Inside a classroom where a woman teacher is sitting in front of a group of children showing them a book.

01.08.2016 - 31.12.2021

The inhabitants of Hay el Gharbé in southern Beirut live in a very precarious situation. Since 2012, a number of Syrian refugees have joined their neighbourhood. The SDC supports the Lebanese NGO Tahaddi, which has made a real difference in people’s lives here – such as with its education centre, helping a large number of children to (re)discover schooling and escape their daily hardships. 

Country/region Topic Period Budget
Lebanon
Education
Health
Primary education
Primary health care
Medical services

01.08.2016 - 31.12.2021


CHF  1’270’000



Strengthening and sustaining results for children and women in fragile, conflict-affected as well as climate and disaster-prone contexts

01.07.2016 - 31.12.2021

UNICEF through its 138 Country offices (CO) supports governments (especially at local level) and partners to reduce risk and strengthen resilience. To achieve this, UNICEF is currently increasing its focus on fragility and supports disaster risk reduction (DRR), climate change adaptation (CCA) and peacebuilding (PB) while also promoting a multi-hazard approach to Risk Informed Programming (RIP).


Soutien au Dispositif National de Prévention et de Gestion des Catastrophes et Crises Alimentaires au Niger (DNPGCCA) – Phase 5

01.05.2016 - 31.12.2021

Au Niger, plus de 3 millions de personnes sont affectées chaque année par l'insécurité alimentaire et nutritionnelle. Ces crises entrainent les ménages dans un cercle vicieux de pauvreté et de vulnérabilité. Pour faire face à ce défi, les autorités du Niger ont créé un dispositif national de prévention et de gestion des catastrophes et crises alimentaires. La Suisse accompagne ce Dispositif afin de soutenir durablement la sécurité alimentaire des populations les plus vulnérables.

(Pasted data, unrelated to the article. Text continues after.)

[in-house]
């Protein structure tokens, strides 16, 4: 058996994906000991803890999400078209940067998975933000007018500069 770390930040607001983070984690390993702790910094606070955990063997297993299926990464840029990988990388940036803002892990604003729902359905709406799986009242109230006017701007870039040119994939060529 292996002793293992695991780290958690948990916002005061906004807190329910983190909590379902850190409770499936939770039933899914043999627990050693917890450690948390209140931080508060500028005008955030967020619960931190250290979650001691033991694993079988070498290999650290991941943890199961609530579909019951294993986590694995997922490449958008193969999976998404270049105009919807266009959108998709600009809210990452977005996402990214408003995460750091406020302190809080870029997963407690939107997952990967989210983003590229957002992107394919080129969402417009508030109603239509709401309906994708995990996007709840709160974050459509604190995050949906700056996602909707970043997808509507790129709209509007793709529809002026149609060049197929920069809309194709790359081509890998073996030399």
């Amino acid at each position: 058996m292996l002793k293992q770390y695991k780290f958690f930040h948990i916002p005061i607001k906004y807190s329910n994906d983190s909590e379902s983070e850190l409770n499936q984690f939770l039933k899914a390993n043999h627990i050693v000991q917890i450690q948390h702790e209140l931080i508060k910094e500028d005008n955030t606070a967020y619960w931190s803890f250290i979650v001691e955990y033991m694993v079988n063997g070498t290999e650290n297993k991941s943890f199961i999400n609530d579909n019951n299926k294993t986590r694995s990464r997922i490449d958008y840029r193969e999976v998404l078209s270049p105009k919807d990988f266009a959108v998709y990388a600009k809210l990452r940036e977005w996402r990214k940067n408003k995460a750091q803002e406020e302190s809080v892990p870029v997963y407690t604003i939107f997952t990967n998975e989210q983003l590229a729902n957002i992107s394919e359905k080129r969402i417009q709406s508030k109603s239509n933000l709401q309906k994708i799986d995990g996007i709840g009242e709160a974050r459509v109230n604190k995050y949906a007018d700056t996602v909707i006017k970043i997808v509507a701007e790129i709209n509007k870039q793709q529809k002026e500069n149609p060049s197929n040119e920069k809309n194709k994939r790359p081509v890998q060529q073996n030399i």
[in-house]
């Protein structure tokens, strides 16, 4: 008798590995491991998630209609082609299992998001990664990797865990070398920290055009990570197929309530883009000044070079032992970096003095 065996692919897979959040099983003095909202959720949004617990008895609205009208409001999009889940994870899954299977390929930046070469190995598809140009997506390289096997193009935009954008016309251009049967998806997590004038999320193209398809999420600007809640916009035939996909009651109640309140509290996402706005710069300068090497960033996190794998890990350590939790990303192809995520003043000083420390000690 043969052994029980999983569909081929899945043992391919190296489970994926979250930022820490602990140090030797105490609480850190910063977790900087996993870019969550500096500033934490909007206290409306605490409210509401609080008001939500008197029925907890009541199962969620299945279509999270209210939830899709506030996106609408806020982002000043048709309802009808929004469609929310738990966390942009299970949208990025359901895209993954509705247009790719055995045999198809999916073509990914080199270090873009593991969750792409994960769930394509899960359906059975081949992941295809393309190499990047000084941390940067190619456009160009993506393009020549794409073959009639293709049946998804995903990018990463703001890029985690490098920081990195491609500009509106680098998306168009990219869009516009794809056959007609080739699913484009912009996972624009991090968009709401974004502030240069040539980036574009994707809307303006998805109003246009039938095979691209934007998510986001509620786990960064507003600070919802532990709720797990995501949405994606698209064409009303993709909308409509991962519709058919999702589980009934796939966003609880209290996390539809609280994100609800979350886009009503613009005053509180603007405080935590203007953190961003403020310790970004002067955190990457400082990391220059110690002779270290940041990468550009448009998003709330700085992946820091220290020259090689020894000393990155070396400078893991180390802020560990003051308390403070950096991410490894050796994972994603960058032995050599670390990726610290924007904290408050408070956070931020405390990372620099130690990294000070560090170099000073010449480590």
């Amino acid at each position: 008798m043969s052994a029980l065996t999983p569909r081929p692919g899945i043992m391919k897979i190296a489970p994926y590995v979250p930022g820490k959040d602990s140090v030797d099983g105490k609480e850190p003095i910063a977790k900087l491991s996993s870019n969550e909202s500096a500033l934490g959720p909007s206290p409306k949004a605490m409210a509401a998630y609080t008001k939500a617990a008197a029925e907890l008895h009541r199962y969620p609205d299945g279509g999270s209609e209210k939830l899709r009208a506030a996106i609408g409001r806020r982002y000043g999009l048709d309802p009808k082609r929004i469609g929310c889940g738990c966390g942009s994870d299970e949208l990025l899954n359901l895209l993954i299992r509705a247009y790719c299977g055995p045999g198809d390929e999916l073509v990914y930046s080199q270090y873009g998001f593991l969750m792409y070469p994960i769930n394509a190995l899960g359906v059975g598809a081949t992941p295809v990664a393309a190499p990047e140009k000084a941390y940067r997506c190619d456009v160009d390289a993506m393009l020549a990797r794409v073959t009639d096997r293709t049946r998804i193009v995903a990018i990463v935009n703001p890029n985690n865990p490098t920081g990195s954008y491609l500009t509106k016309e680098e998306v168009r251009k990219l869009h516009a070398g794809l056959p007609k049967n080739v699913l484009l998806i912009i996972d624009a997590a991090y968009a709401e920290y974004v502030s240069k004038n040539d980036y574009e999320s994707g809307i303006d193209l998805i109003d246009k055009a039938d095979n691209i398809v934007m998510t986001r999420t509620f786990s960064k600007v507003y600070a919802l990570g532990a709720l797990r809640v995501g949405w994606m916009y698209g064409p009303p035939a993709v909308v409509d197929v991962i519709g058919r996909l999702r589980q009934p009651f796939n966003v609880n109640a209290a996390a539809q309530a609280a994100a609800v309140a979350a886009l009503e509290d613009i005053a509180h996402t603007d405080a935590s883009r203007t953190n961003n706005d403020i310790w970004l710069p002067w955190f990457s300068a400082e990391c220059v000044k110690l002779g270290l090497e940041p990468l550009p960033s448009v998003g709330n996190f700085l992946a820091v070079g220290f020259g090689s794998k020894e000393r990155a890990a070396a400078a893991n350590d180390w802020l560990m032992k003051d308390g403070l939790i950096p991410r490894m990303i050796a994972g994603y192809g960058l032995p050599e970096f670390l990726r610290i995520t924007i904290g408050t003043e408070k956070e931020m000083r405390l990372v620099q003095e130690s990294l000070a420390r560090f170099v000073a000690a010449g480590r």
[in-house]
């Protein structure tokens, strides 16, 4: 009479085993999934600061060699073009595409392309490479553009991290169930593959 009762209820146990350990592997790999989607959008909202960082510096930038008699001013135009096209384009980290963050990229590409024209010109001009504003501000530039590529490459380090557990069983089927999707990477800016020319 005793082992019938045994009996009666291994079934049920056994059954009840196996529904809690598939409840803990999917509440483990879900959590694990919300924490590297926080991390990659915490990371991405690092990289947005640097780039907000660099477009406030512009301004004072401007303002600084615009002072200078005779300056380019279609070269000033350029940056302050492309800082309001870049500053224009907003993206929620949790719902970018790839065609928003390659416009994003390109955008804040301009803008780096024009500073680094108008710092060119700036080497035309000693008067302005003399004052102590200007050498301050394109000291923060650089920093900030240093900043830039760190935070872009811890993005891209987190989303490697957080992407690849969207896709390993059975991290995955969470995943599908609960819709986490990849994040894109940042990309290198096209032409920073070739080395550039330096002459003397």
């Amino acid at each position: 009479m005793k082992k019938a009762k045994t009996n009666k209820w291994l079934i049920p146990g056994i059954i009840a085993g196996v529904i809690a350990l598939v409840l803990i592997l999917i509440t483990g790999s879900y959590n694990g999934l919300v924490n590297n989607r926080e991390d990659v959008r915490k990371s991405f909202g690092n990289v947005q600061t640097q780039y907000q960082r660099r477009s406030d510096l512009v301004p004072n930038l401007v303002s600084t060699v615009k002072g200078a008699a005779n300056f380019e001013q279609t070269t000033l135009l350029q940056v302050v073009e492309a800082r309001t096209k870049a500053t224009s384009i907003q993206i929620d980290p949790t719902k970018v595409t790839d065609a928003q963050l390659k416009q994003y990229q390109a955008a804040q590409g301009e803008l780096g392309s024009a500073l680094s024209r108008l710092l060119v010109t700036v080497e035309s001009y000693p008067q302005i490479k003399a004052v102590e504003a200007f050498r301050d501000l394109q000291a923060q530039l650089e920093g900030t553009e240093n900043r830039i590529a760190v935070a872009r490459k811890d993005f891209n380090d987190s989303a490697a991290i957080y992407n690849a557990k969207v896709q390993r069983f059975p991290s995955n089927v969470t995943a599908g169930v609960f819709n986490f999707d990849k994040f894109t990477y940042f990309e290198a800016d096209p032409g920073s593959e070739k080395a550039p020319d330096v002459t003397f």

Contribution to Rural Housing Reconstruction Project (RHRP)

01.01.2016 - 31.07.2023

Rural households affected by the earthquake of April 25, 2015, especially from disadvantaged groups, will rebuild earthquake resistant houses through the RHRP, the Government’s lead project for housing reconstruction. With a total contribution of 7 million CHF, the Swiss support through a Multi-Donor Trust Fund managed by the World Bank, will enable an additional 3’500 rural households to rebuild. The contribution will be complemented by technical assistance through secondments and experts provided also by SDC/HA.


Contribution to Rural Housing Reconstruction Project (RHRP)

15.12.2015 - 31.07.2023

Rural households affected by the earthquake of April 25, 2015, especially from disadvantaged groups, will rebuild earthquake resistant houses through the RHRP, the Government’s lead project for housing reconstruction. The Swiss support through a Multi-Donor Trust Fund managed by the World Bank, will enable an additional 2’250 rural households to rebuild. The contribution will be complemented by technical assistance secondments provided by SDC humanitarian aid.


Handicap International: Comprehensive action against Antipersonnel Mines (APM) and Explosive Remnants of War (ERW) in three departments of Colombia.

01.08.2015 - 31.05.2017

The five decades running armed conflict in Colombia continues to cause humanitarian needs such as internal displacement, landmine contamination and the recruitment of minors by armed groups. Departments of Nariño, Cauca and Cordoba, by geography serve as strategic corridor to the Pacific and Caribe for the cultivation, production and trafficking of drugs, weapons and illegal mining among others, becoming scenario of social conflicts and armed confrontation. Rural communities in those departments are among the most affected by antipersonnel mines (APM) and Explosive Remnants of War (ERW) which generate victims with poor access to physical and psychosocial services, as well as option for social, economic and educational inclusion.


RCA: UNICEF Sous-cluster protection de l’enfance

01.06.2015 - 30.06.2017

Par son appui financier au Sous-cluster protection de l’enfance, la DDC souhaite contribuer au renforcement du système de coordination en RCA, pour assurer une réponse de protection coordonnée pour les enfants affectés par la crise. Ce soutien rentre par ailleurs dans le cadre de la stratégie de la protection de civils (PoC), et plus spécifiquement dans le plan d’action du DFAE pour la protection des enfants associés aux forces et groupes armés.


WFP Secondment Protection and Gender Advisor

01.06.2015 - 31.12.2016

In Myanmar especially conflict affected and rural populations suffer from moderate to severe malnutrition; but also extreme weather conditions may increase the situation of food insecurity. In recent years there have been reports on protection gaps in the implementation of WFP programmes and women and children are struggling to receive support. The secondment will provide technical support in the domain of protection and gender to the WFP country program.